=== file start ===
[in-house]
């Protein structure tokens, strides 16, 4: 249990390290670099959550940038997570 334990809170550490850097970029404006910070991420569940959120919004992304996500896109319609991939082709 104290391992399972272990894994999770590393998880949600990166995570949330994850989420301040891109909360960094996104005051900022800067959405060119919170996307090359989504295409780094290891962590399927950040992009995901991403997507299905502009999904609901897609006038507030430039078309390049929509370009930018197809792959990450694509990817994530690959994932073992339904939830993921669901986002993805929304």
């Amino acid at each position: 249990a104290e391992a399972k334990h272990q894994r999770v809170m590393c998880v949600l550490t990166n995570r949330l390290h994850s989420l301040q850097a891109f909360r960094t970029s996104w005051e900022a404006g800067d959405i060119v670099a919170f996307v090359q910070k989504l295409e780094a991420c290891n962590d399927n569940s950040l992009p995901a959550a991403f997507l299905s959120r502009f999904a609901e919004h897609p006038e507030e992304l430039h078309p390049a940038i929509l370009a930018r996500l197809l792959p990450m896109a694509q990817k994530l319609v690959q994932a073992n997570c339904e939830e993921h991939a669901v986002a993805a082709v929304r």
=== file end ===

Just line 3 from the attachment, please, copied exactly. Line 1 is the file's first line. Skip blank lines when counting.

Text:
């Amino acid at each position: 249990a104290e391992a399972k334990h272990q894994r999770v809170m590393c998880v949600l550490t990166n995570r949330l390290h994850s989420l301040q850097a891109f909360r960094t970029s996104w005051e900022a404006g800067d959405i060119v670099a919170f996307v090359q910070k989504l295409e780094a991420c290891n962590d399927n569940s950040l992009p995901a959550a991403f997507l299905s959120r502009f999904a609901e919004h897609p006038e507030e992304l430039h078309p390049a940038i929509l370009a930018r996500l197809l792959p990450m896109a694509q990817k994530l319609v690959q994932a073992n997570c339904e939830e993921h991939a669901v986002a993805a082709v929304r």